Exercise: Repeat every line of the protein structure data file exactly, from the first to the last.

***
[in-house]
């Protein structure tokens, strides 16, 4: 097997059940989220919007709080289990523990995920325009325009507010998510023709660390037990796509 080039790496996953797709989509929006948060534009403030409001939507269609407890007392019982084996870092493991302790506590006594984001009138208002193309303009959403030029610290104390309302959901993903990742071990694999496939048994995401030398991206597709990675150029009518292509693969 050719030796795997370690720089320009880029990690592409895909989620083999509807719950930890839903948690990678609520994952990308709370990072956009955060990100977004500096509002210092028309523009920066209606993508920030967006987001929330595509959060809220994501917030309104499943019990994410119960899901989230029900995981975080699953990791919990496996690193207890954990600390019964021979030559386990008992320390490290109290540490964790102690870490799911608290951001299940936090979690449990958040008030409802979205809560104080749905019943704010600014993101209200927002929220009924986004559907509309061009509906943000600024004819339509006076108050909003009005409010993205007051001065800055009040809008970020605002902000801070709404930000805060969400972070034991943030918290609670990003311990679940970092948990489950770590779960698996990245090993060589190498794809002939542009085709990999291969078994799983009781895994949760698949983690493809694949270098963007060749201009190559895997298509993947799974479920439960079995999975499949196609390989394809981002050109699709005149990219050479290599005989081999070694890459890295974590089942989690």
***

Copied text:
[in-house]
């Protein structure tokens, strides 16, 4: 097997059940989220919007709080289990523990995920325009325009507010998510023709660390037990796509 080039790496996953797709989509929006948060534009403030409001939507269609407890007392019982084996870092493991302790506590006594984001009138208002193309303009959403030029610290104390309302959901993903990742071990694999496939048994995401030398991206597709990675150029009518292509693969 050719030796795997370690720089320009880029990690592409895909989620083999509807719950930890839903948690990678609520994952990308709370990072956009955060990100977004500096509002210092028309523009920066209606993508920030967006987001929330595509959060809220994501917030309104499943019990994410119960899901989230029900995981975080699953990791919990496996690193207890954990600390019964021979030559386990008992320390490290109290540490964790102690870490799911608290951001299940936090979690449990958040008030409802979205809560104080749905019943704010600014993101209200927002929220009924986004559907509309061009509906943000600024004819339509006076108050909003009005409010993205007051001065800055009040809008970020605002902000801070709404930000805060969400972070034991943030918290609670990003311990679940970092948990489950770590779960698996990245090993060589190498794809002939542009085709990999291969078994799983009781895994949760698949983690493809694949270098963007060749201009190559895997298509993947799974479920439960079995999975499949196609390989394809981002050109699709005149990219050479290599005989081999070694890459890295974590089942989690």